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Mattress Wars - Part 2

Volume 142 NO.2 March/April 2012 Furniture World Magazine
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Article Summary: How can you benefit from changing mattress retailing trends? By embracing them.

View all articles by Larry Mullins


The young saleslady smiled confidently. “Are you interested in a memory foam mattress?” she asked. I explained that I wasn’t going to buy anything, that I was researching an article for Furniture World. She was a bit disappointed, but with no other prospective customers in sight, she seemed willing to continue to visit with me.

I was in a medium size northern Minnesota city, and the 80,000 sq. ft. store was one of the most beautiful I have ever seen. The saleslady explained to me that Tempur-Pedic customers had always come to the store pre-sold on the product. She said people already understand the many benefits that brand advertises.  They expect unique pressure-relieving comfort, and an ability to conform to each person's body. They know about the durability and quality of the product, and motion isolation properties. So, even though it is an expensive sleep system, selling a Tempur-Pedic product, for her, is a relative breeze.

Then recently, Serta iComfort came along with a new story. On their website they used a soft-sell but very effective strategy. iComfort experts told customers that traditional memory foam technology hasn’t changed much since it was invented more than four decades ago. And while it has been the perfect bed for many people, others had issues with it. Some felt sleeping on a memory foam mattress was too hot. Others felt they sink in too deeply and this made it hard to adjust sleep positions. Then iComfort asked the killer question:  Isn’t it about time that someone reinvented memory foam? This sounded more and more like a good idea, especially since Serta’s iComfort was priced at about half the price of Tempur-Pedic.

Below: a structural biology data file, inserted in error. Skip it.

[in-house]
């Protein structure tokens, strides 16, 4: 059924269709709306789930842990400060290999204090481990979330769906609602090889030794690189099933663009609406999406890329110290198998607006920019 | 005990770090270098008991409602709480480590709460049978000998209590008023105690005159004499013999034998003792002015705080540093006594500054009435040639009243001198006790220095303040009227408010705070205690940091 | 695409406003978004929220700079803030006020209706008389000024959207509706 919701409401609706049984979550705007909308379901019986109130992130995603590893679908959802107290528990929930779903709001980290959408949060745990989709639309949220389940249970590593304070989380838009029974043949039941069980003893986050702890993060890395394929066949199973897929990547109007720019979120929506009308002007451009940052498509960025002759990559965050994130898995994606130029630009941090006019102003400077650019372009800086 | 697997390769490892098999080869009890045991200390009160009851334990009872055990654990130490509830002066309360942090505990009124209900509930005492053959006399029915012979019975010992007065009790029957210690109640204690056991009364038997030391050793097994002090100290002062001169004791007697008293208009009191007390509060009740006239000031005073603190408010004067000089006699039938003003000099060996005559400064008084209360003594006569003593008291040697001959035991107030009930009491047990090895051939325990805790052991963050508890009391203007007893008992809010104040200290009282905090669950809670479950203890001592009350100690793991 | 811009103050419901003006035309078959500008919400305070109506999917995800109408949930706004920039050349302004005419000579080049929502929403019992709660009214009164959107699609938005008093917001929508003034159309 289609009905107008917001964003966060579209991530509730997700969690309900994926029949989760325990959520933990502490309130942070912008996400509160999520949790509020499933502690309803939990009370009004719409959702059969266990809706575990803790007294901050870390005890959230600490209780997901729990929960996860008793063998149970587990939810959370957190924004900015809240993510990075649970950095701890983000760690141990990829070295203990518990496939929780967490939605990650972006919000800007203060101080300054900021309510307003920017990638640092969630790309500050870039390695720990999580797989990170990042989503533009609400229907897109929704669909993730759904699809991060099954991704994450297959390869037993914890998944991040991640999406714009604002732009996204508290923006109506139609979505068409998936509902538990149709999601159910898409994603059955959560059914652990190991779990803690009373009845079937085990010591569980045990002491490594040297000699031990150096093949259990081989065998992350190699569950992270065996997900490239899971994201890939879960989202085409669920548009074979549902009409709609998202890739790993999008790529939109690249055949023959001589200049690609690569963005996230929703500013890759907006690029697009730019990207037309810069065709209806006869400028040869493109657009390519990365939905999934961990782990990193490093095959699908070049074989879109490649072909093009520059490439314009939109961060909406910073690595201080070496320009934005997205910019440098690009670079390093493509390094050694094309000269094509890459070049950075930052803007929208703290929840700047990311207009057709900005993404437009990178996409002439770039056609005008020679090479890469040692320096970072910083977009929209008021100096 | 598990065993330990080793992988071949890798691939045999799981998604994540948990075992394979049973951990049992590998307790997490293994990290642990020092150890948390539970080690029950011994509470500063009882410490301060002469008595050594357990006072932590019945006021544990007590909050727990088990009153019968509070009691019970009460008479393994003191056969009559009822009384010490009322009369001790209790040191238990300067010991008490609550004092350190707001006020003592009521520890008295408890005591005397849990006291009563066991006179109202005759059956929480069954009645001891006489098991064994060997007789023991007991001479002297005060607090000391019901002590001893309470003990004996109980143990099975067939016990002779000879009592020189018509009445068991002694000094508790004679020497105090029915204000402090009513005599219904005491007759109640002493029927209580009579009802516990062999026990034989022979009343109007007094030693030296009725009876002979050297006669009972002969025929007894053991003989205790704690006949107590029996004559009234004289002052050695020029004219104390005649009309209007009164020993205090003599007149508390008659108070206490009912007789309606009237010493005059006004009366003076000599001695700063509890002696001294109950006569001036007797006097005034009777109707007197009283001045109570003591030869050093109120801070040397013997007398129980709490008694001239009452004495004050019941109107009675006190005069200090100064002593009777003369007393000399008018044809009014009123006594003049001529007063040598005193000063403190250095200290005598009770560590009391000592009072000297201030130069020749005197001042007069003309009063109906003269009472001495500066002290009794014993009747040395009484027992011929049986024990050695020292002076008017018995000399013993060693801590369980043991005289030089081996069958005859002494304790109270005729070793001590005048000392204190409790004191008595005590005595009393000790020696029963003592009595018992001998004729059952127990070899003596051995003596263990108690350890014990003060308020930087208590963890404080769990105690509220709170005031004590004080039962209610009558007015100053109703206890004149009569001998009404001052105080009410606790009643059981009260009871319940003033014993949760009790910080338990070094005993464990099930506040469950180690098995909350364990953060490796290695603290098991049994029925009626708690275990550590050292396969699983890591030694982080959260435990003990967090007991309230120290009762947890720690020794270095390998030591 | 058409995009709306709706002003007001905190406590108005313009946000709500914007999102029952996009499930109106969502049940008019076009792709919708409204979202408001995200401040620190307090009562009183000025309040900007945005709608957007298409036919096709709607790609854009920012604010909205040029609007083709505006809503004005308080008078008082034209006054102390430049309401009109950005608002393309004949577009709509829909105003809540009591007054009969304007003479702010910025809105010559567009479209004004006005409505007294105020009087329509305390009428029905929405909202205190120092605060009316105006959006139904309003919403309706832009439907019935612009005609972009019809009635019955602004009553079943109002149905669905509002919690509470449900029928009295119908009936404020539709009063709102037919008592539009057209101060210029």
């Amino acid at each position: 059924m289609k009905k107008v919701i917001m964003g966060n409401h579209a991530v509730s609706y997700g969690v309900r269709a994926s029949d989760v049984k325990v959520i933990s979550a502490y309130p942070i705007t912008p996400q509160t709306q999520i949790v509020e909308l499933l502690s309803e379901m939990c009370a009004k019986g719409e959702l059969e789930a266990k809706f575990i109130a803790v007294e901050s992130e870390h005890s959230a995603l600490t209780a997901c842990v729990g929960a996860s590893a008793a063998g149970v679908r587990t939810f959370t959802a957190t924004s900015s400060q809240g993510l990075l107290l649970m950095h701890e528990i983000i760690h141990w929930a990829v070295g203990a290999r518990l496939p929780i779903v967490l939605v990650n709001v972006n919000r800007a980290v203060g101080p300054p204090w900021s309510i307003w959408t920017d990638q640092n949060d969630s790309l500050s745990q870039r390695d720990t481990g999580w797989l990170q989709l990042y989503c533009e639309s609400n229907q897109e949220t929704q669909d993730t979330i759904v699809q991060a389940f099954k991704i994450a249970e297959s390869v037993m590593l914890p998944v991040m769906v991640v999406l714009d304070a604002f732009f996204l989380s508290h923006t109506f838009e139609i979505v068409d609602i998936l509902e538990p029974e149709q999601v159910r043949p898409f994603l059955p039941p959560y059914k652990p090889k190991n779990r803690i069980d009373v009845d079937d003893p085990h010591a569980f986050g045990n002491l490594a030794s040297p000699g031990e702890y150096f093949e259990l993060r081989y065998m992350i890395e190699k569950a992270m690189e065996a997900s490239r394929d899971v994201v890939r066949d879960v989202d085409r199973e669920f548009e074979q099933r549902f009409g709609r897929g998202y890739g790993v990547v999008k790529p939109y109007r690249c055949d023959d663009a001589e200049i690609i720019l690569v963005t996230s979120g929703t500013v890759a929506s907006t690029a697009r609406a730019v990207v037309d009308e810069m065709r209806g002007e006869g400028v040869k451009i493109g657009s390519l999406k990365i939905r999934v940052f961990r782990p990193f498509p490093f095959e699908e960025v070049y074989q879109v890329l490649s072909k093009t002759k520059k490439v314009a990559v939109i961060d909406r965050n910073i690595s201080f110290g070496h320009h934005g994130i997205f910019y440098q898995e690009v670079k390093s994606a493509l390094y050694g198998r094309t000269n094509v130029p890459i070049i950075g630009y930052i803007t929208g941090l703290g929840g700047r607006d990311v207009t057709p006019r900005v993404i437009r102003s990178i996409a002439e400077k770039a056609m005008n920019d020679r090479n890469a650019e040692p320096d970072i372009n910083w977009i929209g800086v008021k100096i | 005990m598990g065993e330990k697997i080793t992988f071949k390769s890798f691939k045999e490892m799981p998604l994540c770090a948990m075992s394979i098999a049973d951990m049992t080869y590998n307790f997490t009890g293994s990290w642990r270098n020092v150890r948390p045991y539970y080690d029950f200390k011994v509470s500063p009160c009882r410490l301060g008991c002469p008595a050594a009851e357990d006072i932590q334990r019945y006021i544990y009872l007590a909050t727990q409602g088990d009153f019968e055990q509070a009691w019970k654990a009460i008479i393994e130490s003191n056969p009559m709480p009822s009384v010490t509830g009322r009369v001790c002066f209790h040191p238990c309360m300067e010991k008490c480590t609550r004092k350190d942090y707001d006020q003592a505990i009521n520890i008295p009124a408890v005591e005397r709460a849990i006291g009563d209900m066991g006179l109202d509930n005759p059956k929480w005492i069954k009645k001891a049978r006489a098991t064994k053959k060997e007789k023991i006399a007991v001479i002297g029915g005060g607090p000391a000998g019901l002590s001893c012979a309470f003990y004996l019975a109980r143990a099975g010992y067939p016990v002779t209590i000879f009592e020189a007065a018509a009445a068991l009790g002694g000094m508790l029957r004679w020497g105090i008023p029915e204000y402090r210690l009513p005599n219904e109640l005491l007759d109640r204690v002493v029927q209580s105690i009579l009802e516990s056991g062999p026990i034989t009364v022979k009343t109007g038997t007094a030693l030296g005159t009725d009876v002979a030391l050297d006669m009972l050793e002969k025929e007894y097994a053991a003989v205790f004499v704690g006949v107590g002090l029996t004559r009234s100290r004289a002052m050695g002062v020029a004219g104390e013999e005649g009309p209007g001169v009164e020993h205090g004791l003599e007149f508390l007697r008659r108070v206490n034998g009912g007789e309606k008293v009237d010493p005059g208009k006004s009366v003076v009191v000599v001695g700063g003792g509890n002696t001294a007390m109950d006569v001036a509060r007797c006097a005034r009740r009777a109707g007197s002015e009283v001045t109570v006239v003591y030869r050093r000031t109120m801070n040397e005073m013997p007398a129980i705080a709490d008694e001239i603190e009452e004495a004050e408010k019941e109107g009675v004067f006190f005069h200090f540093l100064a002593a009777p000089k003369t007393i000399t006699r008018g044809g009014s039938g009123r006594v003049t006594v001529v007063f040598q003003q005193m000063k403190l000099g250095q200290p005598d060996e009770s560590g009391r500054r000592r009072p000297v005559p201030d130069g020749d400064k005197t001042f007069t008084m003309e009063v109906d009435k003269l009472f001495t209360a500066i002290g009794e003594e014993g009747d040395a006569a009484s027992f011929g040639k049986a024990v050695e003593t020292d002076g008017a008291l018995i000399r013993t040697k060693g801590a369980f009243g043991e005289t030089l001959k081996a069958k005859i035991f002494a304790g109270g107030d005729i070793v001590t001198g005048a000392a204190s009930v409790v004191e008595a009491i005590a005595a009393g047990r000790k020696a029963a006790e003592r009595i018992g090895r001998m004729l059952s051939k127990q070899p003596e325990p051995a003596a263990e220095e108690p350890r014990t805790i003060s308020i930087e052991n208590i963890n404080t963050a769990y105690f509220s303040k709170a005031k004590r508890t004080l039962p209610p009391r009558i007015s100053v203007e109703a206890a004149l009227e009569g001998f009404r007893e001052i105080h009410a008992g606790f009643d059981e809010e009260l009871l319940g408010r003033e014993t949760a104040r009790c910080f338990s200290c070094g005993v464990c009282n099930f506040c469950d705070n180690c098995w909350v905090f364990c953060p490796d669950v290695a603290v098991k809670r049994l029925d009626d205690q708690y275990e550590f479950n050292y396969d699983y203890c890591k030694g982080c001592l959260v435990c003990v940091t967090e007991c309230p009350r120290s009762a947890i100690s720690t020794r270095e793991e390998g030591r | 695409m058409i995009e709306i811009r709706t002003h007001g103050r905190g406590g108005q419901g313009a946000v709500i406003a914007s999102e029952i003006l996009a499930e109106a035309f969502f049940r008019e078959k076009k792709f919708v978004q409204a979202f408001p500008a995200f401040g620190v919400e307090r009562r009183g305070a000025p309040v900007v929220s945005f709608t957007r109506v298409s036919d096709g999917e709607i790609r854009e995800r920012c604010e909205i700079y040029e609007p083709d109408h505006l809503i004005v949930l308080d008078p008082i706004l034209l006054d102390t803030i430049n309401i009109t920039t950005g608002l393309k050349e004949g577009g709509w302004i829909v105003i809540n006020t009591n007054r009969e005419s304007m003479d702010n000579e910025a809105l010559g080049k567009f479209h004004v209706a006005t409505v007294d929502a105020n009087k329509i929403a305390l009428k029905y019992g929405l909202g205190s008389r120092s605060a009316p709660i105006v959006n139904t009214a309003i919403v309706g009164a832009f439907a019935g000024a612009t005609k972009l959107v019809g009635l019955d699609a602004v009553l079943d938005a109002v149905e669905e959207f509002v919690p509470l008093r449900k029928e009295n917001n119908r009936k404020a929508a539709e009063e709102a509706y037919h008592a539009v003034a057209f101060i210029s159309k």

iComfort branded itself as “the world’s first memory foam infused with the support and cooling touch of Micro Support gel.” The brand declared that it was a revolutionary new memory foam Sleep System featuring Cool Action Gel Memory Foam promising to deliver superior pressure relief and more targeted support while sleeping cooler, plus, antimicrobial and dust mite resistance. iComfort offered a longer warranty and a longer in home free trial. So, at a lower price, what was not to like?

The Missing Link In Mattress Sales

The missing link in retail mattress sales is the disconnect between the competence and marketing expertise of the mattress manufacturers and the weakness of the retailers.
Let’s examine the Tempur-Pedic strategy. How did Temper-Pedic achieve the ability to pre-sell customers on their products to an unprecedented degree? After a decade of relative obscurity, the company became an overnight success when they applied the principles of evidence-based advertising.  First, they developed a compelling story and a U.S.P. [Unique Selling Proposition] for their website and print media. “In the early 1970s, NASA developed a pressure-absorbing material to help cushion and support astronauts during lift-off. The material was temperature-sensitive and it evenly distributed body weight. NASA released this material to the public in the 1980s.

Another set of scientists … continued development on NASA’s creation. After nearly a decade and millions of research dollars, these “Swedish scientists” perfected TEMPUR material for use in mattresses.”

   

Mattress One, the largest mattress retailer in Florida, now features equal space in their weekly flyers for Tempur-Pedic and iComfort. These two brands usually are collectively granted half the advertising space in Mattress One flyers and ROP ads. The marketing people for Mattress One have elected to present five models of each brand. They are priced in an unusual way, by the cost per day for owning a Tempur-Pedic or an iComfort sleep system.

This “Tempur material” is their key product feature. But so far it is a “so-what?” story. The marketing brains at Tempur-Pedic then did something that other home furnishings manufacturers and retailers continue to fail to do. They took the next step and elevated their story into something compelling for potential customers. They explained the benefits that their product provides and answered the prospect’s ever-prevailing question: “So what? What’s in it for me?”